2. Hi Manang,

      Your whoopie pies remind of French macarons. Perhaps you could try making ube macarons...? I would LOVE to see them here. =)

      Would you mind asking your sister the name of the store and where it's located? I went on a mad search for ube flavouring all day yesterday in Vancouver (east side) and checked out all the Filipino stores and Asian grocery stores - T&T and Pricesmart foods, to name a few - but found nothing. Thanks!

    3. HI Anonymous,
      To be honest with you, I have been seeing those macarons blogged about, but since I was never really familiar with their taste (and nobody in my family does), there has not been too much motivation for me to try, unless someone like you comes up with an idea like that! Maybe I should try a regular one first, then come up with ube flavor. But that will have to wait as I have too many photos/videos activities lined up waiting to be posted about.
      I asked my sis about the store...will wait for her reply.
      Thanks for your comment!

  4. hello manang! i tried the recipe, but.. when i mixed the dough, it wasn't thick like yours.. it was liquid, just like cake batter. should i not have mixed it too much? :( should i try freezing it first before baking?

    1. It is liquidy, and you pour it into a piping bag (I was kinda clumsy piping it out because it was not too stiff/firm, but they came out oaky still) and pipe out about 1 tbsp size on parchment paper. It's even softer than the frosting.

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  6. Would the ube cake and or the ube filling not have much ube taste to it if i do not add ube extract? Im asking because i dont have ube extract :(. Also i have tried making ube pancakes recently just by simply adding the boiled mashed ube into the pancake mix. It came out looking like the ube cake in your picture...weird greenish color with some hint of purple. Sadly coz i didnt actually made ube halaya, the ube pancake just tasted like a pancake. I figured i have to actually add ube halaya to the pancake mix to get that good ube flavor. But since your recipe calls for both ube halaya and ube extract, i can only assume that i must use both to get a good ube taste? Or can i skip the ube extract? I would try it but i dont want to go thru all the trouble of making the ube whoopie pie and it will just end up like my failed ube pancake attempt.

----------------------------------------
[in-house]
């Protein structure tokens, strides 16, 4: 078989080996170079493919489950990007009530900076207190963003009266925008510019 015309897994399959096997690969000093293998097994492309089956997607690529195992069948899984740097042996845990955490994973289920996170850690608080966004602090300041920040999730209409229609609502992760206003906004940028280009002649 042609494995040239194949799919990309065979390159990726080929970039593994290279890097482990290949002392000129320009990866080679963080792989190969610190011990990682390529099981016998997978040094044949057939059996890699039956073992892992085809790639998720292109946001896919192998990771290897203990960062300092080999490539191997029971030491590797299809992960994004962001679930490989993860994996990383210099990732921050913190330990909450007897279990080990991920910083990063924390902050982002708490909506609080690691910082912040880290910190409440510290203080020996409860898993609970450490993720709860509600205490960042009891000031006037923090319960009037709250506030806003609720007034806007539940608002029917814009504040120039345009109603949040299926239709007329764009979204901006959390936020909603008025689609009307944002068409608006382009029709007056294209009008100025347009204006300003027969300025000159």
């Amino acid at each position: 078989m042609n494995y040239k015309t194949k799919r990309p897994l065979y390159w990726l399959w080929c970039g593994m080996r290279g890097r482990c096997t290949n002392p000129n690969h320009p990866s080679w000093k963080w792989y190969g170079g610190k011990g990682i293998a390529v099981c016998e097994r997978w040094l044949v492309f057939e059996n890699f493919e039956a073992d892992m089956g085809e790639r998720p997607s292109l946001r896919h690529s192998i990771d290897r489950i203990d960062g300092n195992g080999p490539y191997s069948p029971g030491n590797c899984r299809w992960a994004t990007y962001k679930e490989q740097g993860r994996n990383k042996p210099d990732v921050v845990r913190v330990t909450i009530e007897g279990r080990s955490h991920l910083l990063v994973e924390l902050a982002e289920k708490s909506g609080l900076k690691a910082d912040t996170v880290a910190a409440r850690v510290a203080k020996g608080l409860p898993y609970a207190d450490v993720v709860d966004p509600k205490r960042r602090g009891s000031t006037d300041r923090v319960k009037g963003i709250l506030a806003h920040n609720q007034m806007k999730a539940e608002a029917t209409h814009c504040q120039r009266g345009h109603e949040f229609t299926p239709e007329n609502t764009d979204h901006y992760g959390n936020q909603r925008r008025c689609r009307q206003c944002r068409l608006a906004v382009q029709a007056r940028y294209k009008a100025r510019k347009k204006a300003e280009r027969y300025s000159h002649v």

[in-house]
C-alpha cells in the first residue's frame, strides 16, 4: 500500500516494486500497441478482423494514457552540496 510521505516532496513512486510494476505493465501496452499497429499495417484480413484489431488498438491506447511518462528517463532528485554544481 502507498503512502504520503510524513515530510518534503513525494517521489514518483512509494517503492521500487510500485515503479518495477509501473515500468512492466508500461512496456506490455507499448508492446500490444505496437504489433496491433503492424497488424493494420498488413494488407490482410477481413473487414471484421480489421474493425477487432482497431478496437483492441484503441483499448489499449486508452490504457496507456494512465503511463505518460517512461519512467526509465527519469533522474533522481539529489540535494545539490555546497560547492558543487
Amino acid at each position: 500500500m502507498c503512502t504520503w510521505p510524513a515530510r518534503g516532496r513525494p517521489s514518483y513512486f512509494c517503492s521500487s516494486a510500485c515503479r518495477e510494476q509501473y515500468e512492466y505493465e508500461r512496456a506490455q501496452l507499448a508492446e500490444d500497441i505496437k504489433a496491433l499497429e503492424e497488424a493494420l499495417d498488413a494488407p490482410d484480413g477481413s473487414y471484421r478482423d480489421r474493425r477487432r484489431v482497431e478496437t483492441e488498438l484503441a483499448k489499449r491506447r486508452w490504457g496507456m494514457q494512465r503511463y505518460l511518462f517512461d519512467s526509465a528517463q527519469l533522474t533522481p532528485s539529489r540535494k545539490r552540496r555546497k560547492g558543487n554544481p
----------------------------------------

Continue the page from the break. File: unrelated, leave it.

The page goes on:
1. I would think that it would not taste so good without the ube extract. Boiled mashed ube does not taste anything at all until sugar, butter and milk are added to it, then it starts to shines. More so with ube extract. However, with ube whoopie pies, I add the ube extract only because I have it. Otherwise, I would use the purple food coloring. The main taste still comes from ube haleya (as in full flavored already, not just mashed ube).

  7. Dear Manang, I absolutely love this blog! I can't wait to try out your recipes, especially this East meets West fusion. My parents were both born in the Philippines but I was born here. Although I love Filipino desserts, this fusion sounds like a great way to introduce my friends to Filipino flavors.

  8. Hi! I am just wondering where the pandan is in this recipe. I don't see it listed. Thanks!

  9. hi manang, i'm planning to use ur ube cream cheese filling for my ube cupcakes, will they melt at room temp? i'm afraid they won't hold their shape.

    1. Since this ube filling mainly has butter, and butter tends to melt at temps above 70ºF, I would say it would melt at room temp. Moreover, cream cheese is dairy. I don't recommend any dairy product sitting at room temp more than two hours prior to consumption. If you will make an ube frosting that will hold their shape and not be a health hazard even when kept at room temp for a considerable length of time, I suggest you start with a little bit of shortening and some powdered sugar plus some liquid (usually milk, and because this will be loaded with sugar, the sugar will protect the milk from going bad at room temp for a longer period). Look for recipes for classic vanilla frosting, and just change the vanilla to ube. Don't even bother to add mashed boiled ube.